What was Almack’s?
Almack’s was founded in 1765 by a Mr. McCall. The building was located on King Street just off St. James Street* and included a large ballroom, as well as supper rooms and card rooms.
Almack’s was ruled by a select committee of society matrons known as the Lady Patronesses. These ladies ruled the club with an iron hand; only the crème de la crème (about 25%) of London society were authorized to cross the threshold of this exclusive circle. Each application for membership was carefully scrutinized by the high-handed patronesses, who were not above using their power for retribution against their rivals or other personal reasons.
The food served was not of the best quality. Alcohol was not served—only tea and lemonade.The floor of the ballroom was said to be dreadful, and the rigid rules set by the patronesses could not be broken by anyone. It is said that the Duke of Wellington, the hero of the Peninsular War, was refused admission because he did not sport the proper dress—knee breeches, white neckcloth, and a long-tailed coat. The doors were locked precisely at eleven o’clock and no one was allowed in after that for any reason. There was a long list of”do’s” and “don’ts” (mostly don’ts) for the young debutantes, and any infraction could result in expulsion from the club and social censure. When the waltz was finally given the seal of approval—it was condemned for years as being scandalous due to the close proximity of the dancers’ bodies—the young ladies had to be individually approved to dance it by one of the patronesses.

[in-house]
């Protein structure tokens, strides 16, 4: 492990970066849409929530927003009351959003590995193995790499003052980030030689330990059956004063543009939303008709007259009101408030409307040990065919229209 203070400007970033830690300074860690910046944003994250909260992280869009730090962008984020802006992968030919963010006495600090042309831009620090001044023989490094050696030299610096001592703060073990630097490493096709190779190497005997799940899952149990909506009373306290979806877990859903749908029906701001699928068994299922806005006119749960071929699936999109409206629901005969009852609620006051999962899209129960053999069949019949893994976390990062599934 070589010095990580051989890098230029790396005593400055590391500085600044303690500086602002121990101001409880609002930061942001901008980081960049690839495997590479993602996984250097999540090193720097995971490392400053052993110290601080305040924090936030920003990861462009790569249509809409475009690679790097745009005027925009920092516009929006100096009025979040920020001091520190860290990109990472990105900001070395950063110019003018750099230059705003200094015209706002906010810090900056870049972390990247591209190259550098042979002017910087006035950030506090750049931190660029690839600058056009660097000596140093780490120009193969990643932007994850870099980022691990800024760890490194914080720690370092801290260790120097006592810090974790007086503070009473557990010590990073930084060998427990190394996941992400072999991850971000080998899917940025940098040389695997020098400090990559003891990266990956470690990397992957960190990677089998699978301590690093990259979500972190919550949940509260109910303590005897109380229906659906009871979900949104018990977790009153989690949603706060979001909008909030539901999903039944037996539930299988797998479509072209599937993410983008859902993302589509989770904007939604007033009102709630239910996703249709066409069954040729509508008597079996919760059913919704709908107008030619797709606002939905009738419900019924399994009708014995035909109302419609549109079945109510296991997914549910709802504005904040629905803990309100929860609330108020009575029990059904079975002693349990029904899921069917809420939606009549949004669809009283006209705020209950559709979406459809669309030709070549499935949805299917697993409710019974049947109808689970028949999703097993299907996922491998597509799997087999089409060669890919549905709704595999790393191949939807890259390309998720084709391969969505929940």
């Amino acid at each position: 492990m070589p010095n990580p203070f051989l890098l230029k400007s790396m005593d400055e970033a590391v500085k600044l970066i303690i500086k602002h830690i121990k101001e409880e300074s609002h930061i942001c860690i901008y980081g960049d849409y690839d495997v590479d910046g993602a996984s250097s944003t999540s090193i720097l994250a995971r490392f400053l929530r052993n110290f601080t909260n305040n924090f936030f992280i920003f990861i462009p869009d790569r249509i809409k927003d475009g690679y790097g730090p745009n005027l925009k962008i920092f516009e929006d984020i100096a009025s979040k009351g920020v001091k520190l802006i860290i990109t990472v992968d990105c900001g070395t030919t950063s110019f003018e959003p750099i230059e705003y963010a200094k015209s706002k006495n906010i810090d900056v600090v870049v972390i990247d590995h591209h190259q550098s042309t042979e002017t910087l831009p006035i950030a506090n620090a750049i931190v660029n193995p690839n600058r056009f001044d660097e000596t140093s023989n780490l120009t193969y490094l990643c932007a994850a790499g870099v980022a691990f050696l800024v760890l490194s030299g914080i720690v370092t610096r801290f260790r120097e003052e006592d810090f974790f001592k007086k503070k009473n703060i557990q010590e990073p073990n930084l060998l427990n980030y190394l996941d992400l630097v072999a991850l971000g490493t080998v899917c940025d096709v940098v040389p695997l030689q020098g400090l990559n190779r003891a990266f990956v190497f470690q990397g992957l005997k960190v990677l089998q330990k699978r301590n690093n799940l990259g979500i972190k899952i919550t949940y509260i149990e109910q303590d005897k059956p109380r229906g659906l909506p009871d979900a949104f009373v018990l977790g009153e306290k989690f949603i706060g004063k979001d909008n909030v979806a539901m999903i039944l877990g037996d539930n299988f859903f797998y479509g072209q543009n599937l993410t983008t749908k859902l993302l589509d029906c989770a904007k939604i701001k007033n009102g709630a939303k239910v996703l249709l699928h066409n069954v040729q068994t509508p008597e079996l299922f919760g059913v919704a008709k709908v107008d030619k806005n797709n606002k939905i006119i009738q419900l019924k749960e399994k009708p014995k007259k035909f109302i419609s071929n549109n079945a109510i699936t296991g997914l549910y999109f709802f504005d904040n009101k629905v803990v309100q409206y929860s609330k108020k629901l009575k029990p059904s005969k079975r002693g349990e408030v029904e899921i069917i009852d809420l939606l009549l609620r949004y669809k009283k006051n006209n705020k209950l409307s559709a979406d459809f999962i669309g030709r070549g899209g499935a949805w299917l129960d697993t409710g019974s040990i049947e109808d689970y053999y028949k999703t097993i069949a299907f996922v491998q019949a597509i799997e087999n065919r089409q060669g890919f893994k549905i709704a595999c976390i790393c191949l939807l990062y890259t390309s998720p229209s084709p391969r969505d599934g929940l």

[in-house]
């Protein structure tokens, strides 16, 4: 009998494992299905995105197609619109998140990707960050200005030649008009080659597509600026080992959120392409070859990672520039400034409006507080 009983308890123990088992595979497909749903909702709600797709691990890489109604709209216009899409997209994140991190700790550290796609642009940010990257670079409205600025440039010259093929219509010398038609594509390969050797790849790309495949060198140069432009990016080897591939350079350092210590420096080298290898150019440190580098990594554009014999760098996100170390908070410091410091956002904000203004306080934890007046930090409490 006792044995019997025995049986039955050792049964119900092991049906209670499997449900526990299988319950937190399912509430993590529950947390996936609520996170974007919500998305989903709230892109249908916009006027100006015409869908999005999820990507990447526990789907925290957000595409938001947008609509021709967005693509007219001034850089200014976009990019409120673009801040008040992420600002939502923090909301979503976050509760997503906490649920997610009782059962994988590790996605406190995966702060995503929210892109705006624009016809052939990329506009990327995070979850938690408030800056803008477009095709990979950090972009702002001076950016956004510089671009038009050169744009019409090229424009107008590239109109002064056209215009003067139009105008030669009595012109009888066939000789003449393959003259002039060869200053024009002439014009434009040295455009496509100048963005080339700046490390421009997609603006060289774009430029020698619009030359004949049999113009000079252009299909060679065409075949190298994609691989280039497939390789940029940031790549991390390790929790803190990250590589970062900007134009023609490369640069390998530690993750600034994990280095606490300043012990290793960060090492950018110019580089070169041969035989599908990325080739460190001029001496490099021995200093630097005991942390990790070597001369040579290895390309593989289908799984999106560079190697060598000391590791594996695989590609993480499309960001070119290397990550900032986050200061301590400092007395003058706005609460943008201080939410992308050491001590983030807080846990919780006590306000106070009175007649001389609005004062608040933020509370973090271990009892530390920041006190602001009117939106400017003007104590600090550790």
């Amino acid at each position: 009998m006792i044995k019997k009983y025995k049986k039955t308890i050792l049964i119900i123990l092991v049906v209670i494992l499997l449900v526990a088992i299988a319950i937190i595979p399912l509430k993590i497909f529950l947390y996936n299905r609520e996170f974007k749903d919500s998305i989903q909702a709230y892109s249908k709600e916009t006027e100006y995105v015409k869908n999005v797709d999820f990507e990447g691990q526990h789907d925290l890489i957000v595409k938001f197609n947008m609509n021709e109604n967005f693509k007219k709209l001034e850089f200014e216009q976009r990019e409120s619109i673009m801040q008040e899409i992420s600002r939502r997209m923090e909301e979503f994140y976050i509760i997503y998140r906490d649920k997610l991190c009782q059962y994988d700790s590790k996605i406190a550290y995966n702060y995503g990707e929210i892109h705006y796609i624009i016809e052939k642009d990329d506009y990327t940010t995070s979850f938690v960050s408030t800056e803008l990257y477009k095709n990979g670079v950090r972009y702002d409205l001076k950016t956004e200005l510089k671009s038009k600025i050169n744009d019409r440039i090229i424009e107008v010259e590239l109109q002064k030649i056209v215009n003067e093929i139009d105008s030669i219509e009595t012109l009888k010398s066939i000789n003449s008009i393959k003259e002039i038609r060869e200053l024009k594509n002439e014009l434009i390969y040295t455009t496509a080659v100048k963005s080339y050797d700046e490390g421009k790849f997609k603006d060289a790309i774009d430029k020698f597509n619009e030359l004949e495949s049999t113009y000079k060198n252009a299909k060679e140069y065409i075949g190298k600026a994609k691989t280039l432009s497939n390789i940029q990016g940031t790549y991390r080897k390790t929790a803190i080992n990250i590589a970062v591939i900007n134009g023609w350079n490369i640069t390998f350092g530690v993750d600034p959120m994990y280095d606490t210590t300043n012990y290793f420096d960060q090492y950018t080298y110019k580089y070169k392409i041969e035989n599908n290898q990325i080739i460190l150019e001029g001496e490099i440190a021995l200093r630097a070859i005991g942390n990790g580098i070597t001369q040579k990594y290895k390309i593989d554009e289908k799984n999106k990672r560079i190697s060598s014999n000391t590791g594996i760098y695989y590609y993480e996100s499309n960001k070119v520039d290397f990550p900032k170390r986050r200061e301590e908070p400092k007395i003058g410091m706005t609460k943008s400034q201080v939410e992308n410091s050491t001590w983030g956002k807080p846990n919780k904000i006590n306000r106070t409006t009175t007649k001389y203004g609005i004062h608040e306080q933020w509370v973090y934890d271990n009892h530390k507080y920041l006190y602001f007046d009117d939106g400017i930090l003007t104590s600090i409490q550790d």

Almack’s balls were decidedly not anywhere near the grandest balls of the London Season, so why did the matchmaking mothers of the haut ton scramble to get their hands on those square cardboard vouchers that would gain them admittance?